Zion's Church, Copenhagen

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Zion's Church
Zion's Church viewed from Østerbrogade
55°42′40.7″N 12°34′41″E / 55.711306°N 12.57806°E / 55.711306; 12.57806Coordinates: 55°42′40.7″N 12°34′41″E / 55.711306°N 12.57806°E / 55.711306; 12.57806
Location Østerbro, Copenhagen
Country Denmark
Denomination Church of Denmark
Architecture
Status Church
Architect(s) Valdemar Koch
Architectural type Church
Completed 1896
Specifications
Materials Brick
Administration
Archdiocese Diocese of Copenhagen

Zion's Church (Danish: Sions Kirke) is a Lutheran church on Østerbrogade, just south of Svanemøllen station, in the Østerbro district of Copenhagen, Denmark. It was completed in 1896 to a design by Valdemar Koch, making it the second oldest church in Østerbro.

History[edit]

In the early 1890s, St. James' Church was still the only church in the rapidly growing Østerbro district. In April 1893, its pastor, Pastor Krag, proposed that a second church in St. James' Parish be built in the area near the new Freeport of Copenhagen. The plans were later expanded to also include a third church in the neighbourhood but funds still needed to be found for the two new churches. Zion's Church was built for money donated by residents of St. James' Parish in connection with Pastor Krag's silver wedding and it is believed to be the first Danish church in modern times that was built exclusively from private means.[1] The site was donated by the City. At that time, the address was on Strandvejen but the section between Jagtvej and Svanemøllen station was included in Østerbrogade in 1943.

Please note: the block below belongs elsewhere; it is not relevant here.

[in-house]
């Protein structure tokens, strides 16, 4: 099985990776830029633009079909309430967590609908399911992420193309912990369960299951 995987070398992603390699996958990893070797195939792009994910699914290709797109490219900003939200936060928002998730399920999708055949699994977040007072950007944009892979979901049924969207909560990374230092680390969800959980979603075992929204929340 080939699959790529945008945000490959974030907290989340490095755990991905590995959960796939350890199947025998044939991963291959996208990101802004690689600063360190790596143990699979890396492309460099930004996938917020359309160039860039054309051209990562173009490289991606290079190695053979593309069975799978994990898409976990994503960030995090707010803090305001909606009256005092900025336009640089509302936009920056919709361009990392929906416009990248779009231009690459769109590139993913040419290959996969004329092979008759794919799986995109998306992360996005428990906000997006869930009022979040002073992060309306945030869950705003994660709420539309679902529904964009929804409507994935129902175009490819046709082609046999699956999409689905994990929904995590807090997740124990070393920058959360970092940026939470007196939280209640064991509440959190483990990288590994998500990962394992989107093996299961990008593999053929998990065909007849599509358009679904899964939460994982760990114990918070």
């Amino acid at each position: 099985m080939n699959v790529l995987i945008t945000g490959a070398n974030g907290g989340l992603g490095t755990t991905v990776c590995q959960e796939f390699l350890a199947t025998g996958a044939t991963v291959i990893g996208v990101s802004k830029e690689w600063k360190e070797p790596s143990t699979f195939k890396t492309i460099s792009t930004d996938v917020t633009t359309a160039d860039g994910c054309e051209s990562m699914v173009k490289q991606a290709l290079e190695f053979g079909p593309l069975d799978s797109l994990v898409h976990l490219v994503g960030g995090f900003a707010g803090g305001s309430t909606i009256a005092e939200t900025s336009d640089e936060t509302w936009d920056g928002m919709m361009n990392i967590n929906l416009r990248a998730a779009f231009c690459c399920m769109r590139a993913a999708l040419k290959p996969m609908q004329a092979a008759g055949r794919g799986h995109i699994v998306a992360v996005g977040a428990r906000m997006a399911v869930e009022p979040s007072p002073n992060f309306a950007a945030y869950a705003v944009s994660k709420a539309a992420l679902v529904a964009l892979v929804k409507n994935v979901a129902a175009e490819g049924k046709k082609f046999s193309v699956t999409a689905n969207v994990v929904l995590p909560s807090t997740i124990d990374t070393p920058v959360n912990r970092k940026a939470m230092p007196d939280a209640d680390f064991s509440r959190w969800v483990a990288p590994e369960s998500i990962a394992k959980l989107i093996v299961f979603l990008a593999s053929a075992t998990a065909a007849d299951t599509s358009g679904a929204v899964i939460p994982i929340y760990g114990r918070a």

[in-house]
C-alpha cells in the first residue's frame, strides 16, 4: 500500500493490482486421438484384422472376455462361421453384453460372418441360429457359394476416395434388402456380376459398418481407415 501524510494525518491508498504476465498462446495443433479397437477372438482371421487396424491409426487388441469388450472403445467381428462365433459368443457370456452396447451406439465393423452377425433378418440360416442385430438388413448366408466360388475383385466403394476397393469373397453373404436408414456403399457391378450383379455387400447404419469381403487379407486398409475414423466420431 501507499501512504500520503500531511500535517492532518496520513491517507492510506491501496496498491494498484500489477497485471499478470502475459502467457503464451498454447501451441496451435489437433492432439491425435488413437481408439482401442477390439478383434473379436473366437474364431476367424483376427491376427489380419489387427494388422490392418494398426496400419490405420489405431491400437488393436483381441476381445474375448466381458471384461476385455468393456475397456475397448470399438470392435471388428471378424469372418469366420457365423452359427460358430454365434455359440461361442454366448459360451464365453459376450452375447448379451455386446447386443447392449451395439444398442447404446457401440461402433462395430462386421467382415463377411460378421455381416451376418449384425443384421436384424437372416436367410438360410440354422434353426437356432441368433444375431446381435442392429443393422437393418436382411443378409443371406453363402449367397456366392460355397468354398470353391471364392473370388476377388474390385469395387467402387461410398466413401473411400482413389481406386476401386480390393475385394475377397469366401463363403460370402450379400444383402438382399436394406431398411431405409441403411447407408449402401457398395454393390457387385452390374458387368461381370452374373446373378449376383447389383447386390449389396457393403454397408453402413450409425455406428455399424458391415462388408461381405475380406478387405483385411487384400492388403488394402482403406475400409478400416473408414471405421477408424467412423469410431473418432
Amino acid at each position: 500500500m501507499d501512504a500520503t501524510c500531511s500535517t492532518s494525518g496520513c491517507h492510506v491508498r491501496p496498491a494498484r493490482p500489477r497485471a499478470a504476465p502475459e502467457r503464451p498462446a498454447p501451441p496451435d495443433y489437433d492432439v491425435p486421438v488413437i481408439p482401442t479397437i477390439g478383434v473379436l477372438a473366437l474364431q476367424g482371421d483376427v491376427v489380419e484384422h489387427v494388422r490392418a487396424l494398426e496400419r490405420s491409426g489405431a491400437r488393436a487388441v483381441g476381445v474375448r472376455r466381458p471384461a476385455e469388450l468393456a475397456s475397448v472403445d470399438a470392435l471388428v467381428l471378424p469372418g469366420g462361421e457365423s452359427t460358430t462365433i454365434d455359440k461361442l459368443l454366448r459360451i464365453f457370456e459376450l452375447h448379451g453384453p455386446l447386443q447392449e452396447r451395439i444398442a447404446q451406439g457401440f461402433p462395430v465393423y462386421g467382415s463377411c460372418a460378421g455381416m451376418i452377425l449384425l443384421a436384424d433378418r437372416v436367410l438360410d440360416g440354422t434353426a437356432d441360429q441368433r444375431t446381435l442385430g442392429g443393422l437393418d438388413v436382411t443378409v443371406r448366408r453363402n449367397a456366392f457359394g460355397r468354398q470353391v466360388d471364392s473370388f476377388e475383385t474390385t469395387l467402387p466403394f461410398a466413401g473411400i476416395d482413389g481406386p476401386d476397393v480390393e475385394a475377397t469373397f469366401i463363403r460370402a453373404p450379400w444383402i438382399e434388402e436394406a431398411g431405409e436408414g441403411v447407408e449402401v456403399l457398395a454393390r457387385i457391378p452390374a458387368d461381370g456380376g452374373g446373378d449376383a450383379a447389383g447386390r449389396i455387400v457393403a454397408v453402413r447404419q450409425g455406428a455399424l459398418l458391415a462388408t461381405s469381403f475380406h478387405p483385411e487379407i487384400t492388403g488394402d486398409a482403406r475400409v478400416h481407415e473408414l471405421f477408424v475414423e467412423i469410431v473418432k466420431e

The architect Valdemar Koch was charged with designing the church. The foundation stones,dash;there were three, representing the Father, the Son and the Holy Ghost—were set on 9 July 1895 and it was consecrated on 27 September 1896. The church was originally built without a tower but one was added in 1921 to a design byK.Varming in 1921 .[2]

Architecture[edit]

The west gable with the main entrance

The church is designed in a Neo-Romanesque style. It is built in red brick on a granite plinth with detailing in chalk. Savonnère stone, Öland chalk and Norwegian marble has also been employed. The western gable has a round arched portal with a Tympanum framed by a triangular gable below a window group unified by a large arch. The west gable's arch frieze is a copy of the one at Hammlev Church near on Djursland.[1] Koch had previously surveyed the chalk churches of the area around Grenå and published a book about them in 1896. The sides of the building have friezes, executed in chalk by Th. Bærentsen, and are segmented by lesenes .[3]

Interior and furnishings[edit]

Interior

The barrel vaulted church room has wooden galleries supported by iron pillars on both sides. The chancel is raised three steps and behind the altar table is a painting by P. Steffensen depicting Den Vantro Thomas (Doubting Thomas). The mural on the walls of the choir was painted by Johannes Kragh in 1899 and shows the Resurrection of Jesus. Krag also painted the mural on the west wall, surrounding the organ. It presents The Apocalypse.

The baptismal font is in granite and has reliefs by Anders Bundgaard which are inspired by those on Romanesque granite fonts. They depict deer surrounding the Tree of Life, the Fall of man and, on its base, an animal biting a snake.

See also[edit]

References[edit]

  1. ^ a b "Hemmelev Kirke". Kulturstyrelsen. Retrieved 2013-09-15. 
  2. ^ "Sions Kirkes historie" (in Danish). Danske kirker. Retrieved 2013-09-16. 
  3. ^ "Sions Kirke" (in Danish). nordenskirker.dk. Retrieved 2013-019-16.  Check date values in: |accessdate= (help)

External links[edit]